NIH Director Assumes Greater Budget Authority
A "little-noticed" bill signed by President Bush this month, which grants NIH Director Elias Zerhouni greater budget authority over the institute's research, has prompted concern among patient advocacy groups who fear their research will be compromised, the Wall Street Journal reports. Under the law, Zerhouni and future NIH directors will be able to organize a "common fund" that eventually would pool about 5% of NIH's money to fund research projects that span traditional biomedical fields.
The institute's budget previously was managed by the 27 separate institutes and centers within NIH, all of which have ties to patient advocacy groups representing a variety of diseases. Such groups are concerned that the common fund will increase "at the expense of their own research, carving money out of their funds," the Journal reports.
Zerhouni says new funding will promote trans-disciplinary research, and obesity and nanotechnology research will be high priorities.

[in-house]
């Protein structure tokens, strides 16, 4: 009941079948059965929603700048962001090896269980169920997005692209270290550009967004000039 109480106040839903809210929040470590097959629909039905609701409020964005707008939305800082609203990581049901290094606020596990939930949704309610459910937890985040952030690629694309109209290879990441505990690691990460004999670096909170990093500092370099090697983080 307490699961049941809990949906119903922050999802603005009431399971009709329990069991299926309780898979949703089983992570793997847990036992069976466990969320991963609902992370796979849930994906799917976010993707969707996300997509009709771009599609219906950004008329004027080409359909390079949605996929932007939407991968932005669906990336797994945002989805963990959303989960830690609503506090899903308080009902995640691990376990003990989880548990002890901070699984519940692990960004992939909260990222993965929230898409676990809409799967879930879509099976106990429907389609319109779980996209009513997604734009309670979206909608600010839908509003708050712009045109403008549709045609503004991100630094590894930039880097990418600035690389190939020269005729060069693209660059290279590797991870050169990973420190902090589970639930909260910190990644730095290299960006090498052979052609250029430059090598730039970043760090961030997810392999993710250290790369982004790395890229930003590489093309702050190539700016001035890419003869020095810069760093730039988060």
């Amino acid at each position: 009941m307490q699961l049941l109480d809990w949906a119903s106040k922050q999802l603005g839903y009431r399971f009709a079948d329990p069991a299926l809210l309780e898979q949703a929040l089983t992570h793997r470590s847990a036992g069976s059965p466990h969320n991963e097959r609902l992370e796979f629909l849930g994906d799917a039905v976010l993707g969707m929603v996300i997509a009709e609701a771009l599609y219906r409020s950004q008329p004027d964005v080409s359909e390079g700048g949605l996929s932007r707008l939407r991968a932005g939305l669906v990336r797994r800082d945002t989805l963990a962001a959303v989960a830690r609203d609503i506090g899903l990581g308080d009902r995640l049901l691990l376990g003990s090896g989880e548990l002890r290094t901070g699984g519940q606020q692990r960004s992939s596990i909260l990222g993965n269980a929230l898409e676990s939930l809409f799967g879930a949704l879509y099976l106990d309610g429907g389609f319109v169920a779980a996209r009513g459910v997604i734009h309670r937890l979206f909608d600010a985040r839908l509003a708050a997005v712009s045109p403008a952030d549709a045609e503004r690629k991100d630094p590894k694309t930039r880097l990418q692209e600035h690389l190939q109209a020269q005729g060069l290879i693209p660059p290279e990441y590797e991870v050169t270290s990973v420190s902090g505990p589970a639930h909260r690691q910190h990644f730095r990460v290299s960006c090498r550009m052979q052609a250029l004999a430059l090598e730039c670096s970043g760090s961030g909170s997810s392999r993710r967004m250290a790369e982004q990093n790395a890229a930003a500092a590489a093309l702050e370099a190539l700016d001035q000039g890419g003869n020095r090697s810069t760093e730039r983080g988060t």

According to the Journal, a successful pilot project for the common fund, called the NIH Roadmap, "helped bolster the case for more centralized pooling of funds." The NIH Roadmap and other trans-NIH programs currently account for 1% of NIH's budget.
Zerhouni acknowledged that it would take "multiple years" for the fund to increase to 5% of the overall budget. Once it does, Zerhouni must report to Congress, which has earmarked $483 million for the common fund in its proposed fiscal year 2007 budget resolution.
Under the law, the common fund eventually could grow larger than 5% of the budget. According to Zerhouni, funding will be awarded by a peer-review process and an NIH special council will advise on spending. Rep. Joe Barton (R-Texas), at times a critic of NIH, said the new legislation would "strengthen the research efforts of the NIH and will provide the foundation for future scientific and medical advancement" (Wysocki, Wall Street Journal, 1/31).